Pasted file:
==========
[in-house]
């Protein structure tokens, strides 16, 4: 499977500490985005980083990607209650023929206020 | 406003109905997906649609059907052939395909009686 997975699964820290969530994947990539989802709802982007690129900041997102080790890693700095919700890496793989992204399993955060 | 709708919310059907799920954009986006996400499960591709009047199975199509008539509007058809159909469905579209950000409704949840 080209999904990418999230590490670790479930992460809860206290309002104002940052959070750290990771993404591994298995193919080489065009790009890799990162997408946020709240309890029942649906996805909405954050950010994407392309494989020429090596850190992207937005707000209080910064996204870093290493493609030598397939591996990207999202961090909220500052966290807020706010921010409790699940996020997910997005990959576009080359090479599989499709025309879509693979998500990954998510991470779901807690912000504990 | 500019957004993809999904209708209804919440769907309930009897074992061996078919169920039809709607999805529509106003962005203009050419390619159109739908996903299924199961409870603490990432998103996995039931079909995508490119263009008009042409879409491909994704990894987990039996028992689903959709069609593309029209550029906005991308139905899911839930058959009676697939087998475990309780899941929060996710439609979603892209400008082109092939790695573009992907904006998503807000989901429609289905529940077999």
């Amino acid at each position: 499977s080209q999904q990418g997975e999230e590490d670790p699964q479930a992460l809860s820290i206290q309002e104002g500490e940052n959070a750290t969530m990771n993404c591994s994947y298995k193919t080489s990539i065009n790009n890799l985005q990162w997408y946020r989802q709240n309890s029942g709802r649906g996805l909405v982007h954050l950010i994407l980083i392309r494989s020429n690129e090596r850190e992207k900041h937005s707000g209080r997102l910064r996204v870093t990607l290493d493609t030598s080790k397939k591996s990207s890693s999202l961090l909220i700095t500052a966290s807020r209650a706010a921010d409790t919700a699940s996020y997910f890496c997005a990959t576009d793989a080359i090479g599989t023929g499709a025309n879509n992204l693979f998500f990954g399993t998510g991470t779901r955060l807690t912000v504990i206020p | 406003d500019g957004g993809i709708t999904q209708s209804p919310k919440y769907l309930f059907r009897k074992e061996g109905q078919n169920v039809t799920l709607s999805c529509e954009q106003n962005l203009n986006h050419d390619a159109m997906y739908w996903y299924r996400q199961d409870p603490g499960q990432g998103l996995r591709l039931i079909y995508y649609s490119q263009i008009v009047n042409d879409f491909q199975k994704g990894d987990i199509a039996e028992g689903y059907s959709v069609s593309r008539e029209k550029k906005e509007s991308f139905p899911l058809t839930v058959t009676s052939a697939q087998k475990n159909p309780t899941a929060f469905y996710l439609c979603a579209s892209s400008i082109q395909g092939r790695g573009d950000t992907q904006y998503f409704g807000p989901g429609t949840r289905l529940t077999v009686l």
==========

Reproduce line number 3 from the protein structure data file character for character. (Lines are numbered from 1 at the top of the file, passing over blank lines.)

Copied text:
């Amino acid at each position: 499977s080209q999904q990418g997975e999230e590490d670790p699964q479930a992460l809860s820290i206290q309002e104002g500490e940052n959070a750290t969530m990771n993404c591994s994947y298995k193919t080489s990539i065009n790009n890799l985005q990162w997408y946020r989802q709240n309890s029942g709802r649906g996805l909405v982007h954050l950010i994407l980083i392309r494989s020429n690129e090596r850190e992207k900041h937005s707000g209080r997102l910064r996204v870093t990607l290493d493609t030598s080790k397939k591996s990207s890693s999202l961090l909220i700095t500052a966290s807020r209650a706010a921010d409790t919700a699940s996020y997910f890496c997005a990959t576009d793989a080359i090479g599989t023929g499709a025309n879509n992204l693979f998500f990954g399993t998510g991470t779901r955060l807690t912000v504990i206020p | 406003d500019g957004g993809i709708t999904q209708s209804p919310k919440y769907l309930f059907r009897k074992e061996g109905q078919n169920v039809t799920l709607s999805c529509e954009q106003n962005l203009n986006h050419d390619a159109m997906y739908w996903y299924r996400q199961d409870p603490g499960q990432g998103l996995r591709l039931i079909y995508y649609s490119q263009i008009v009047n042409d879409f491909q199975k994704g990894d987990i199509a039996e028992g689903y059907s959709v069609s593309r008539e029209k550029k906005e509007s991308f139905p899911l058809t839930v058959t009676s052939a697939q087998k475990n159909p309780t899941a929060f469905y996710l439609c979603a579209s892209s400008i082109q395909g092939r790695g573009d950000t992907q904006y998503f409704g807000p989901g429609t949840r289905l529940t077999v009686l």